Tag Archives: slavery

African American Museum of Dallas Opens Monumental Exhibit: Slavery at Jefferson's Monticello



On Saturday, September 22, 2018 the African American Museum in Fair Park will open an exhibit that will give North Texas history buffs an opportunity …
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New Center for Study of Slavery to examine troubled Charleston history and current impacts | Features


In 2001, students at Yale University uncomfortable with the school’s expressions of pride in its abolitionist past decided to look into the matter only to discover a complicated history.

The effort received slight attention at the time, but it signaled a shift. Soon, other academic institutions were scrutinizing their pasts.

This academic introspection really got rolling in 2003, when Brown University’s president asked for the formation of a steering committee to examine how the school benefited from the slave trade.

A report published by the Steering Committee on Slavery and Justice made clear that the university benefited a lot: It was founded thanks to support provided by slave traders,…

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America must atone with reparations for our legacy of slavery


We must make reparations to the African-American community.

The Jewish community has just emerged from our holiest days, when we celebrate the New Year and make teshuvah, or atonement, for the wrongdoings of our past. I believe as a nation, the United States also must make teshuvah, atoning for our legacy of slavery by making reparations to African Americans.

I came to this realization this past summer when I joined members of my congregation on a civil-rights pilgrimage to the Deep South. As we traveled by bus through the region, I recalled how in the Hebrew Bible, Cain murdered his brother Abel, and God, horrified, exclaimed: “What have you done? Your brother’s blood cries to Me from the earth!” All these generations later, here on American soil, nothing has changed. Blood also…

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Zeal and Ardor are blending black metal and traditional songs black people sang during slavery


Black metal bands are infamous for embracing neo-Nazi ideologies. In the 1980s, the satanic subgenre of metal emerged; and by the 1990s, a neo-fascist scene, the “national socialist black metal,” had evolved out of the genre and spread throughout Europe. For instance, Norwegian bands like Burzam and Mayhem were known for church burnings, committing murder and supporting neo-Nazism.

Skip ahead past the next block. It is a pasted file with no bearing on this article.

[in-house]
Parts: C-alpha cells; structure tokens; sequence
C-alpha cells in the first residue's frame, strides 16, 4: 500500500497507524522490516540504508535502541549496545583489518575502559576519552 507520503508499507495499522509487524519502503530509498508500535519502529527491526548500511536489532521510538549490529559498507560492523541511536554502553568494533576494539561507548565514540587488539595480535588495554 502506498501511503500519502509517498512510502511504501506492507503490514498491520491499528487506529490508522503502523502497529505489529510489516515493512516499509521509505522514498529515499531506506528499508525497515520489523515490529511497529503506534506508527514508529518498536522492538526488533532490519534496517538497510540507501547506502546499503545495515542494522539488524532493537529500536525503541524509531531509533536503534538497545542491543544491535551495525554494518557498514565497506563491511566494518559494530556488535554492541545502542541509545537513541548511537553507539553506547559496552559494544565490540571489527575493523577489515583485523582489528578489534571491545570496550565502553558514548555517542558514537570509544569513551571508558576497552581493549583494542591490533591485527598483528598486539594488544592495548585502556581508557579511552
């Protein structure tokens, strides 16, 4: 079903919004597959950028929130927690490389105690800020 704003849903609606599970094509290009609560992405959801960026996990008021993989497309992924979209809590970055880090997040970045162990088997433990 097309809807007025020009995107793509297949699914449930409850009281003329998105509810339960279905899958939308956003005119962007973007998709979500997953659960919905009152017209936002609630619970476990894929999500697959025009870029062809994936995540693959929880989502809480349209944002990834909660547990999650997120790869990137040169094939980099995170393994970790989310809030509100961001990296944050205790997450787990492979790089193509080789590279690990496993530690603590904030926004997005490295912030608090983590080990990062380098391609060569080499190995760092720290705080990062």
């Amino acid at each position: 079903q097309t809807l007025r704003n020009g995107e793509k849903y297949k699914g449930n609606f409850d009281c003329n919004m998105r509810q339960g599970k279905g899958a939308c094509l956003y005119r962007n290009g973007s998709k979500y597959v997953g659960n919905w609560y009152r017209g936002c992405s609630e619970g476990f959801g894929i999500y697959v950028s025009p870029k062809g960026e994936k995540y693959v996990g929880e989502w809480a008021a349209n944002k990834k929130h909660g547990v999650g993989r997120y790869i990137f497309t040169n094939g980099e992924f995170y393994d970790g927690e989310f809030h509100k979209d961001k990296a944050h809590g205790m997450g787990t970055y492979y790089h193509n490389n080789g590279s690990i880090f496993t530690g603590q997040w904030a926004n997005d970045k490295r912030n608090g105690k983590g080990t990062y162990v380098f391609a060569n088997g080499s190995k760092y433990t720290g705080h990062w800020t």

But now there’s a new wave of black metal that’s renouncing white supremacy and incorporating, instead, the African-American musical roots of rock and roll. At the forefront of that movement is the band Zeal and Ardor, Mic Dispatch correspondent Wilbert Cooper reports.

“There was this thought, you know, that black metal should be whitewashed or just pure Aryan bullshit,” Manuel Gagneux, Zeal and Ardor lead…

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Day Trips: African American Museum, Dallas: Jefferson’s Monticello exhibit takes straight look at slavery – Columns


Photo by Gerald E. McLeod

The African American Museum is bringing to Dallas a poignant exhibition on human bondage and the man who wrote “all men are created equal.”

Originally organized by the Thomas Jefferson Foundation and the National Museum of African American History and Culture in 2012, the exhibit takes an unblinking look at slavery and the founding of the nation. Drawing from historical archives, “Slavery at Jefferson’s Monticello: Paradox in Liberty” has been expanded to 300 rare items from the third president’s home and includes new content on Sally Hemings.

One of the most famous African-American women in U.S. history, Sally Hemings gave birth to…

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Slavery Exhibit Debuts At Fair Park « CBS Dallas / Fort Worth


DALLAS (CBSDFW.COM) – A new exhibit at the African American Museum at the State Fair of Texas offers a taste of history.  It’s called, Slavery at Jefferson’s Monticello: Paradox of Liberty.

No one said the taste wouldn’t be bittersweet.

“When I walk through this exhibit, I am filled with joy. Pride. Some pain, because I know that these people suffered,” says Gayle Jessup White. “Mostly, I’m filled with a sense of belonging.”

Because this is her past. Her people. Her family– including the nation’s prolific author of freedom, and the man who owned them, Thomas Jefferson.

slavery exhibit at State Fair of Texas (CBS11)

Jessup White says she was about 13 years old when she overheard an older sister’s off hand comment, that reordered her world.

“I heard my sister say…

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